ARLINGTON -- In the virtual world, nurses in training from Texas, New York and Denmark can practice alongside other emergency personnel before an anthrax attack, pandemic or tornado grabs headlines.
Via computer, students participate in a simulated event that provides a role rehearsal, say experts at the University of Texas at Arlington's College of Nursing, where educators are taking lessons, discussions and conferences into the 3-D virtual world of Second Life.
Second Life allows people to create avatars and environments in spaces called islands. Avatars, which are free, can interact on the islands (which cost real money). Second Life received much hype about six years ago as a fantasy place to re-invent oneself. Now, it provides an educational tool for many universities.
"People have created games, but the platform allows for the creation of pretty much everything," said Sarah Jones, librarian and UT Arlington's coordinator for Second Life.
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Faculty and students meet. Students work on projects. And workshops and conferences can be held without spending money on travel or facilities. Educators said it is more engaging than a typical slideshow in a Web-based seminar.
"You feel like you are there with them," Jones said. "Even though, in reality, they may be thousands of miles away."
Universities, community colleges, nonprofit groups and government are using Second Life, according to Linden Lab, the San Francisco-based company that developed the online community. Through it, Texas State Technical College offers an online certificate and associates degree in digital media; the Mayo Clinic has conference facilities and a bookstore; and an international pandemic exercise has been played out by Idaho State University at Pocatello.
Steve Jones, professor of communications at the University of Illinois at Chicago who researches Internet history, said virtual gaming often builds on the spirit of collaboration, and that suits education.
"It's a really useful tool for role playing," he said. A simulated terrorist attack involves hundreds of people and victims, which can be better coordinated in Second Life rather than in real life, he added.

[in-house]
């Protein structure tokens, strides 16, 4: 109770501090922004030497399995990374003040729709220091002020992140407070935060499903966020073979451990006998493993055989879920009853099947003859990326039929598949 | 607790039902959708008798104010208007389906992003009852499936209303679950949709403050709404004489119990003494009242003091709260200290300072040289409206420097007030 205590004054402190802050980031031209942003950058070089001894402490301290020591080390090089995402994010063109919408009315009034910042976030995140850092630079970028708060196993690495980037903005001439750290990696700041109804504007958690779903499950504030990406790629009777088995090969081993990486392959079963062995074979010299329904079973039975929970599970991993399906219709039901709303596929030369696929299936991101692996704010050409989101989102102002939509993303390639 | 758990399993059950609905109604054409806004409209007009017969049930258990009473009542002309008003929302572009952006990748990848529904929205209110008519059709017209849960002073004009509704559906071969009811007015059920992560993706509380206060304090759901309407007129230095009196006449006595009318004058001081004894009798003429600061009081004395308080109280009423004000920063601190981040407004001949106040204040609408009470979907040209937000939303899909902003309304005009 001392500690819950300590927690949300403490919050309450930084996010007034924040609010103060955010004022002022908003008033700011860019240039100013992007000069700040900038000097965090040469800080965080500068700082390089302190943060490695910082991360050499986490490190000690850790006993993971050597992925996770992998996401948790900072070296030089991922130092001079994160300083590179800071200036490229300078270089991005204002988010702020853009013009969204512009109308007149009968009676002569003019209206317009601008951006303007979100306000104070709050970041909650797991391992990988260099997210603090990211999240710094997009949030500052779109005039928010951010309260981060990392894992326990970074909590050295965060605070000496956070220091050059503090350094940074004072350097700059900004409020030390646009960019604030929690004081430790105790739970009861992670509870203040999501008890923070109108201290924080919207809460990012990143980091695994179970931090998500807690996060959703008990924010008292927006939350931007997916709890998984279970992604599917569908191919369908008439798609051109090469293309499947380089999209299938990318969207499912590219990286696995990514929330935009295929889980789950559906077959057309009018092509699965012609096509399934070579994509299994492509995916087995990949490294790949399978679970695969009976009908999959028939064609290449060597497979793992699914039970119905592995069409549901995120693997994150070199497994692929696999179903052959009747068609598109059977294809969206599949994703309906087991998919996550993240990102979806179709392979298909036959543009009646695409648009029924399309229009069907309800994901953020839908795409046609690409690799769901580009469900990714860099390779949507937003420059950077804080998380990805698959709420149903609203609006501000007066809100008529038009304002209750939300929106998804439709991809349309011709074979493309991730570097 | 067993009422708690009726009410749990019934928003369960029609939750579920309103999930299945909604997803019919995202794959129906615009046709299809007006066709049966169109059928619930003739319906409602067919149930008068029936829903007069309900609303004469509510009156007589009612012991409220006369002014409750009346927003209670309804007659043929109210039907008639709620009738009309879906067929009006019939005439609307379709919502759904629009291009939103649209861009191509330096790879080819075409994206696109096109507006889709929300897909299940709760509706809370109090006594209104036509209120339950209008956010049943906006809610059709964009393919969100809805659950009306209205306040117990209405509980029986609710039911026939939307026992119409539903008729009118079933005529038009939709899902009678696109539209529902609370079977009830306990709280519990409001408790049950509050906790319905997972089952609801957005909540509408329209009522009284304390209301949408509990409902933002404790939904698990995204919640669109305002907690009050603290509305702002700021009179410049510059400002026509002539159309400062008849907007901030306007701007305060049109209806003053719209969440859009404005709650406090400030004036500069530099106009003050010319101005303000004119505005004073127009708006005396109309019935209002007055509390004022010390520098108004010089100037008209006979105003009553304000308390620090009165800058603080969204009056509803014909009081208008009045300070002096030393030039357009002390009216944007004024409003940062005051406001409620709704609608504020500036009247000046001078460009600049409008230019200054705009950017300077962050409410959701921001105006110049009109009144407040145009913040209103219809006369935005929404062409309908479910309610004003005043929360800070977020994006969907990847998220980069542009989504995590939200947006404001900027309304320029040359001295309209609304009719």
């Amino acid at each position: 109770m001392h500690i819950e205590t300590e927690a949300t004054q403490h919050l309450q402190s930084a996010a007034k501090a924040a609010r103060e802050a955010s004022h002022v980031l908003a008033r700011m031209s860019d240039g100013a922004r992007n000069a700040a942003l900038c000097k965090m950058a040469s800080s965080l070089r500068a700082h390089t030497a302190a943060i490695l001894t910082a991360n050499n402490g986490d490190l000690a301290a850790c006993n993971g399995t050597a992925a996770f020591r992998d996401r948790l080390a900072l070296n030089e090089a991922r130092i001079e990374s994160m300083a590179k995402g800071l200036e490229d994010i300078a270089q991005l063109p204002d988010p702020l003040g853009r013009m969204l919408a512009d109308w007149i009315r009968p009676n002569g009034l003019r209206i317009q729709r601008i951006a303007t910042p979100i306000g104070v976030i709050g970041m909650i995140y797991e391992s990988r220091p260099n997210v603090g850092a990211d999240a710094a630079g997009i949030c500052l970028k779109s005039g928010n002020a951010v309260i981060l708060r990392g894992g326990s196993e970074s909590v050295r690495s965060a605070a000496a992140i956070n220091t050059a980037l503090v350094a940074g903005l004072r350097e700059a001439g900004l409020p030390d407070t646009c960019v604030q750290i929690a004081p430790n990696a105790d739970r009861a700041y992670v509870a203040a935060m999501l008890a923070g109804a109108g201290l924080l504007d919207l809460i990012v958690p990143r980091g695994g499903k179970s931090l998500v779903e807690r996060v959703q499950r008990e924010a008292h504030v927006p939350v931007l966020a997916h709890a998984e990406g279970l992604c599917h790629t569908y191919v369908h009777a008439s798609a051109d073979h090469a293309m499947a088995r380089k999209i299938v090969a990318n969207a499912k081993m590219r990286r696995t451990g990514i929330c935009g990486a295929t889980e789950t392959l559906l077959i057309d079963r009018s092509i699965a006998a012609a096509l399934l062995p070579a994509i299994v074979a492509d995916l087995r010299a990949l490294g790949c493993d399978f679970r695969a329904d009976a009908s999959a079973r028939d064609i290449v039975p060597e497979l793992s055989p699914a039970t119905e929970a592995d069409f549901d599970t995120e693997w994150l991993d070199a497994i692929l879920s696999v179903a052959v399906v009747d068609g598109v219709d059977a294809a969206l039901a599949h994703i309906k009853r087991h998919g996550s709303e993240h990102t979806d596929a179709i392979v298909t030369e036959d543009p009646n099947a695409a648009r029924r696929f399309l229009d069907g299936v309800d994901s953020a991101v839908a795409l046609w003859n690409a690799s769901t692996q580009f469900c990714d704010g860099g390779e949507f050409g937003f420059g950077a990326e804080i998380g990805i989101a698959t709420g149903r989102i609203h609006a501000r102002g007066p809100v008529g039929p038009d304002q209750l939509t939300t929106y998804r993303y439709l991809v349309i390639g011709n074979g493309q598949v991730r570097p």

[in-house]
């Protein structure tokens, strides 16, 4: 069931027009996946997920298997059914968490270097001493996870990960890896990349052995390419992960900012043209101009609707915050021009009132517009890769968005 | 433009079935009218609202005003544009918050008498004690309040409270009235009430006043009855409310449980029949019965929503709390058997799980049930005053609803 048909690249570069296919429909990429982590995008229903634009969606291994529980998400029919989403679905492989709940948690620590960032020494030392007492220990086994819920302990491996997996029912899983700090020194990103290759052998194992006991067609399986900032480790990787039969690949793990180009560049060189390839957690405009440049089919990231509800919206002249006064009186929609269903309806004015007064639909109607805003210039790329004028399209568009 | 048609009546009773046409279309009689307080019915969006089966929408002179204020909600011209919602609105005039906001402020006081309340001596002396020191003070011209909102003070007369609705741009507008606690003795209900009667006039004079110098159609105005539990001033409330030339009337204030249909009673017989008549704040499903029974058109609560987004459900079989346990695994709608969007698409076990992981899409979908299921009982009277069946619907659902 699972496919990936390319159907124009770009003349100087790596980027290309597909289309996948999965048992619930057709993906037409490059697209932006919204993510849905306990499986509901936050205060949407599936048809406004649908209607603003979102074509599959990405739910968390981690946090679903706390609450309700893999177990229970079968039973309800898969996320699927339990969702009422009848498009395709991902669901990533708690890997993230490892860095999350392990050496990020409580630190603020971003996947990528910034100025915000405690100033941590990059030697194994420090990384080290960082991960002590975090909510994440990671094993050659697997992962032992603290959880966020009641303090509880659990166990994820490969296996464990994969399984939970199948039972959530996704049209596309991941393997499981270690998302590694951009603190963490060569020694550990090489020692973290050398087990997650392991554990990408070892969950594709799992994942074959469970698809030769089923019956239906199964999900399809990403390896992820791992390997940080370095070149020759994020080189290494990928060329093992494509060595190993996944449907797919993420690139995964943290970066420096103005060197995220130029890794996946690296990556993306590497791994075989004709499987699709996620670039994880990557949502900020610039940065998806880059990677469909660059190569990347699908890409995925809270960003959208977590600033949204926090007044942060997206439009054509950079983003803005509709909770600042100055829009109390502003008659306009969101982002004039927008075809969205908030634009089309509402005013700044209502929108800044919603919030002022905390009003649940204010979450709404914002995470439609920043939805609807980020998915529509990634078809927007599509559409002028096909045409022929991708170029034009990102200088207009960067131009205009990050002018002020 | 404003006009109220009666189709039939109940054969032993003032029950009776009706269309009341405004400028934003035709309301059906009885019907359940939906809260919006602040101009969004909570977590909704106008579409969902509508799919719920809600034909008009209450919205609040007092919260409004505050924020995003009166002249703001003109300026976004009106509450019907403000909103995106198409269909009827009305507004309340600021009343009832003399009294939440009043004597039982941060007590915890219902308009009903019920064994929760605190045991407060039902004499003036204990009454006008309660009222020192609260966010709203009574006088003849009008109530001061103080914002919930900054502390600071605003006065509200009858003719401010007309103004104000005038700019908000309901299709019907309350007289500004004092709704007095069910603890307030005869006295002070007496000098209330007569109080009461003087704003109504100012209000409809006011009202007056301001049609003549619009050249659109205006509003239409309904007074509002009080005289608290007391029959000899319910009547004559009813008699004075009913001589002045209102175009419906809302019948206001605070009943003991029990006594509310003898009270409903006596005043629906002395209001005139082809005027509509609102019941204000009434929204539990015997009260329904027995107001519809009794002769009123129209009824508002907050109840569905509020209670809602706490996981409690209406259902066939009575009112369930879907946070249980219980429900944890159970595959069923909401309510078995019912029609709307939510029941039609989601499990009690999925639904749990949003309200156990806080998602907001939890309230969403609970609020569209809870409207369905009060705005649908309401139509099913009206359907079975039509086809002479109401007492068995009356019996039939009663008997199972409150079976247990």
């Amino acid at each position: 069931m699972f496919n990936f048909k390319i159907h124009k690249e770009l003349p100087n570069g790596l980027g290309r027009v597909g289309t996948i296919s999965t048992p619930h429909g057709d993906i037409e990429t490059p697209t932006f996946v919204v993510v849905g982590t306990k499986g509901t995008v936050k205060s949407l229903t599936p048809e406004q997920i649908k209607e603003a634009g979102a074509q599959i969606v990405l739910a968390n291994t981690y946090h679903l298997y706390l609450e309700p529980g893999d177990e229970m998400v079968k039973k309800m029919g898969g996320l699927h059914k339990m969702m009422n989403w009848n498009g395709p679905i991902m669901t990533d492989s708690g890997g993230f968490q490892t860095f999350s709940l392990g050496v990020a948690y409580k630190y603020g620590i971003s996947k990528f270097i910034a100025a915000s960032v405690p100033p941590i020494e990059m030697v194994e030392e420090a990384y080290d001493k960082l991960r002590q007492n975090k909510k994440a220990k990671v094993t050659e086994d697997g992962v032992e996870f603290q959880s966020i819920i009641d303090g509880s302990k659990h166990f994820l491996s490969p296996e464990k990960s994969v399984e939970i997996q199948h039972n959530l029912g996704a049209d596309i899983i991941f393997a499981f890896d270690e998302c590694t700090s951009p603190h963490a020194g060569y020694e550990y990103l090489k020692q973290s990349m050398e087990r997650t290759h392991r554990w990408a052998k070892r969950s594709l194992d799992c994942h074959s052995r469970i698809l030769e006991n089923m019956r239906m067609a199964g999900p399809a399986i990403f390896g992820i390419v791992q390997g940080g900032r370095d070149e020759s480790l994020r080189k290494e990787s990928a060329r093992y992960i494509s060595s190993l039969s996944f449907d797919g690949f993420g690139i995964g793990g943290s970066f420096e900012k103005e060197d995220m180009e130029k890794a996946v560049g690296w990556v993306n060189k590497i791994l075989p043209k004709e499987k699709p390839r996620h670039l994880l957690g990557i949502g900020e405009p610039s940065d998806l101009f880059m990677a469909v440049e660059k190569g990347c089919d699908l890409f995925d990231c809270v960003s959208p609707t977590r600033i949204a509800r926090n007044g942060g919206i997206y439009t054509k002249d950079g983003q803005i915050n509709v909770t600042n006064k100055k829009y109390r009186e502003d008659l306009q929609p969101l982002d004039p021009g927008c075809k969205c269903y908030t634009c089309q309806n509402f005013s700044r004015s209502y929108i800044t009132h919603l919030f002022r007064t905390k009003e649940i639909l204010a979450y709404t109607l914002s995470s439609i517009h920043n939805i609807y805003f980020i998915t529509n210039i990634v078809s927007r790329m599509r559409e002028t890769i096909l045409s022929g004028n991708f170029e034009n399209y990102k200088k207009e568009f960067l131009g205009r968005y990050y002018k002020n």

He said that practice opportunities will likely become more sophisticated as the program improves.
"Second Life today is sort of what the Internet was like in 1992," he said.
UT Arlington stepped into Second Life in 2009 with a grant through the University of Texas System, Sarah Jones said. Eventually, it was placed under the College of Nursing. UT Arlington pays about $3,500 a year to maintain its Second Life space.
In Second Life, people are learning in real time, Jones said. They experience every sound and motion at the same time. In fall 2010, a nursing workshop included a speaker from Boise State University and an audience member from Poland.
On April 14, nurses can attend a conference, "Therapeutic and Ethical Implications of Genomics for Nursing Practice," at a virtual UT Arlington. Participants will take part via avatar in specialized discussions about the genetics of drugs commonly used in the elderly or terminally ill.
Patricia Newcomb, assistant professor and director of UT Arlington's genomics translational research lab in the College of Nursing, said Second Life provides a good venue for the upcoming conference since the topic is very specialized.
"There is not a huge mass of nurses interested in that in a single geographic area," Newcomb said. "We are not concentrated. We need ways to connect with each other."
The virtual conference also works because it is easier on pocketbooks. Since the recession, it has been more difficult to pay for trips, conferences or continuing education opportunities that are a must for practicing nurses.
"It's a way for us to network," Newcomb said. "It's easy and it's free."
Newcomb said she also holds a series of journal club meetings in Second Life that allow people to discuss research and publications.
Joy Don Baker, a clinical associate professor at UT Arlington, teaches a graduate course in Second Life. She said figuring out how the platform can provide opportunities for simulated practice for nurses is important. She likens it to pilots practicing flight in simulation before taking to the air. Eventually, online simulations can create the one-in-a-million healthcare scenario so nurses can be ready to respond when asked, "What do you do?"
Diane Smith, 817-390-7675